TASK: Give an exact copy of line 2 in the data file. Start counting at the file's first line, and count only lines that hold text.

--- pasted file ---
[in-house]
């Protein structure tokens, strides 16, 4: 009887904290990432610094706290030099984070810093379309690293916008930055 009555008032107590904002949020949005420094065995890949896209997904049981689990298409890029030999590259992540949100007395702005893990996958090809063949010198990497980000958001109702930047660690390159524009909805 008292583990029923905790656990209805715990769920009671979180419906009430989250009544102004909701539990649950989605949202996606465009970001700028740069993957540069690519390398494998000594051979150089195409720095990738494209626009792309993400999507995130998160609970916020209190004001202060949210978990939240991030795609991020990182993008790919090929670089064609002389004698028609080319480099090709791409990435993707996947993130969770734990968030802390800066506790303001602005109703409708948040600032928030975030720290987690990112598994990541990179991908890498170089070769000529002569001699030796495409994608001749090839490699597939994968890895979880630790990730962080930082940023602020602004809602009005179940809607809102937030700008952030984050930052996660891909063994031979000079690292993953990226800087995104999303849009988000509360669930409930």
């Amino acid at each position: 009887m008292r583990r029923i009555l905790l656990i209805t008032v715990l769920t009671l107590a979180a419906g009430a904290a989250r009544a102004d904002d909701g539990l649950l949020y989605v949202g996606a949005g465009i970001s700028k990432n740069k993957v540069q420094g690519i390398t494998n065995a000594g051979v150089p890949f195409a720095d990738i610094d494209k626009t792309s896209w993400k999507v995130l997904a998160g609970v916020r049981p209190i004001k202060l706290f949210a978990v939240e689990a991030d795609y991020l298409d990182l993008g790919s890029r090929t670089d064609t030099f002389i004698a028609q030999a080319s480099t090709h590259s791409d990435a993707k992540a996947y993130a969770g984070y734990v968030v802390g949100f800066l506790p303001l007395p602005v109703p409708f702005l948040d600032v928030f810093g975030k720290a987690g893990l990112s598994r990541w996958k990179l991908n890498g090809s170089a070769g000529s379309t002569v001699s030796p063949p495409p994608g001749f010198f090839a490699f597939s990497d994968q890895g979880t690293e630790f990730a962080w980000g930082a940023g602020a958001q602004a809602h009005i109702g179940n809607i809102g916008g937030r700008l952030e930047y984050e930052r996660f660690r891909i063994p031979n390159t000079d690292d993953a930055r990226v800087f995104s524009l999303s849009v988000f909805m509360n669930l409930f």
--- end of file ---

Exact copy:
């Protein structure tokens, strides 16, 4: 009887904290990432610094706290030099984070810093379309690293916008930055 009555008032107590904002949020949005420094065995890949896209997904049981689990298409890029030999590259992540949100007395702005893990996958090809063949010198990497980000958001109702930047660690390159524009909805 008292583990029923905790656990209805715990769920009671979180419906009430989250009544102004909701539990649950989605949202996606465009970001700028740069993957540069690519390398494998000594051979150089195409720095990738494209626009792309993400999507995130998160609970916020209190004001202060949210978990939240991030795609991020990182993008790919090929670089064609002389004698028609080319480099090709791409990435993707996947993130969770734990968030802390800066506790303001602005109703409708948040600032928030975030720290987690990112598994990541990179991908890498170089070769000529002569001699030796495409994608001749090839490699597939994968890895979880630790990730962080930082940023602020602004809602009005179940809607809102937030700008952030984050930052996660891909063994031979000079690292993953990226800087995104999303849009988000509360669930409930």